Though he’s received a variety of high-major offers, all indications are that Edosomwan’s heart is on attending Harvard. He has yet to reach the academic bar set by Harvard just yet, but they appear to be in position to land him if he qualifies.

Top-25 wing Brannen Greene makes Kansas commit
The 2013 recruiting class is shaping up to be potentially a blockbuster group for the Jayhawks, as 6-7 wing Brannen Greene of Mary Persons (Ga.) pledged Tuesday, joining Conner Frankamp, an in-state guard and member of USA Basketball’s Developmental National Team.

Greene is considered by most to be among the top handful of wing prospects in the country in the junior class, as he’s got a unique skill package capable of impacting a game in a variety of ways. Greene had numerous high-major offers, including UConn, Louisville and others.

Several of the elite prospects in the 2013 class are also considering joining Frankamp and Greene at Kansas, and Christ the King (N.Y.) shooting guard Isaiah Lewis is reportedly considering making a post-Christmas college decision, with Kansas considered the favorite.

Kellon Hassenstab runs Hoopniks.com. Follow him on Twitter @hoopniks.

Louisville challenges NCAA over recruiting allegations

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LOUISVILLE, Ky. — Louisville has refuted NCAA allegations against its men’s basketball program in the wake of a federal corruption scandal, requesting that the highest-level violation be reclassified.

The university also is challenging that former coach Rick Pitino failed to promote an atmosphere of compliance in his program.

Louisville filed a 104-page response last week to the Notice Of Allegations sent to the school in May. The document stated that college sports’ governing body seeks to ignore wire fraud convictions against several people involved in the scheme – including a former Adidas executive – by suggesting they were representing its athletic interests. Louisville’s contract with the apparel maker was a standard sponsorship agreement rather than a promotional deal, the response added.

“This argument is as novel as it is wrong,” the school wrote in its response. “Even if an institution has some responsibility for the conduct of its suppliers, that responsibility plainly does not extend to acts of fraud perpetrated against the institution itself.”

Louisville also seeks to have several second-tier violations reclassified even lower. The NCAA has until Nov. 15 to respond with the school responding 15 days after before a decision is made whether the case will proceed through the traditional Committee on Infractions or Independent Accountability Review Process (IARP).

The NCAA’s Notice of Allegations states that Louisville committed a Level I violation, considered the most severe, with an improper recruiting offer and extra benefits along with several lesser violations. Those lesser violations also include Pitino failing to promote an atmosphere of compliance.

The NCAA notice completed a two-year investigation following a federal corruption probe of college basketball announced in September 2017. Louisville acknowledged its involvement in the federal investigation related to the recruitment of former player Brian Bowen II. Pitino, who’s now coaching Iona, was not named in the federal complaint and has consistently denied authorizing or having knowledge of a payment to a recruit’s family.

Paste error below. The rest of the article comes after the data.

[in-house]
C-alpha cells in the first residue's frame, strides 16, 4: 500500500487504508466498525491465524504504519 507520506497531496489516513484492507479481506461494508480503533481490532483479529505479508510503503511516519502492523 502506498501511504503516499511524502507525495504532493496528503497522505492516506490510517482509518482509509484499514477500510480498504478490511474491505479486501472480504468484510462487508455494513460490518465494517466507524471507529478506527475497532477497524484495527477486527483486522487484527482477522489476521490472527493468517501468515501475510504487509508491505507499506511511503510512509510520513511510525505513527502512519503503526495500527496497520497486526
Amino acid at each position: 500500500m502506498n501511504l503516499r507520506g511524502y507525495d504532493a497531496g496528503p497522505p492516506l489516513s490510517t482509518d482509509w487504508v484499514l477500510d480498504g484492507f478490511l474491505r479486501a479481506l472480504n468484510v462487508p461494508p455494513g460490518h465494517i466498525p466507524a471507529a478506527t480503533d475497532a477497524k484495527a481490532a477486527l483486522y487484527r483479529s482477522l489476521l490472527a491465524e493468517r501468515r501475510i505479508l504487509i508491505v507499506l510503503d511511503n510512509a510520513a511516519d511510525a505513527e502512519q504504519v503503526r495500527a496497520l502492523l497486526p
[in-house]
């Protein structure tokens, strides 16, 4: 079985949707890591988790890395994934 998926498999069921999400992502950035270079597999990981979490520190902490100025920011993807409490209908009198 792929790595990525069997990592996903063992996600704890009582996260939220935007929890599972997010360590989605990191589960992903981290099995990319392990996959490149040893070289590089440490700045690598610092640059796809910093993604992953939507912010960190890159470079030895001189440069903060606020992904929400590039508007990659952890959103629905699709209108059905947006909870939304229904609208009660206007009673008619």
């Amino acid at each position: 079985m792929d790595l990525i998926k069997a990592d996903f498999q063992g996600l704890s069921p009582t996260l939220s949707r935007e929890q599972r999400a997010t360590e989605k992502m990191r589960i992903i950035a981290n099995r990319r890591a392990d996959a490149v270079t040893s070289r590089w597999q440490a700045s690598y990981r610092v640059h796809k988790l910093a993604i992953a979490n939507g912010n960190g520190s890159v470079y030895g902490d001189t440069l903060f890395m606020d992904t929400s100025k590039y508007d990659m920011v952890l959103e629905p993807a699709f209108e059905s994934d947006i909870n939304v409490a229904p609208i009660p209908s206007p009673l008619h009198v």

Louisville has previously indicated it would accept responsibility for violations it committed but would contest allegations it believed were not supported by facts. The school also noted corrective measures taken in the scandal’s immediate aftermath, such as suspending and then firing Pitino and athletic director Tom Jurich.

Louisville also dismissed the NCAA’s contention that former Adidas executive James Gatto and amateur league director Merl Code represented the school while funneling illegal payments to recruits at several schools.

“The enforcement staff’s remaining allegations lack factual support and overread the relevant Bylaws,” the response stated, “and rest on the erroneous contention that the conspirators were representatives of the University’s athletics interests.

“For these reasons and others set forth, the panel should reject the enforcement staff’s dramatically overbroad theory, and classify this case as involving a Level II-Mitigated violation.”

Bubbles brewing with season on horizon

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INDIANAPOLIS — With the coronavirus pandemic already forcing changes for college basketball, a bubble may be brewing in Indianapolis.

Indiana Sports Corp. released a 16-page proposal Friday that calls for turning the city convention center’s exhibition halls and meeting rooms into basketball courts and locker rooms. There would be expansive safety measures and daily COVID-19 testing.

The all-inclusive price starts at $90,000 per team and would cover 20 hotel rooms per traveling party, testing, daily food vouchers ranging from $30-$50 and the cost of game officials. Sports Corp. President Ryan Vaughn said the price depends on what offerings teams or leagues choose.

“The interest has been high,” Vaughn said. “I think as conferences figure out what conference and non-conference schedules are going to look like, we’re we’re a very good option for folks. I would tell you we’ve had conversations with the power six conferences, mid-majors, it’s really kind of all over the Division I spectrum.”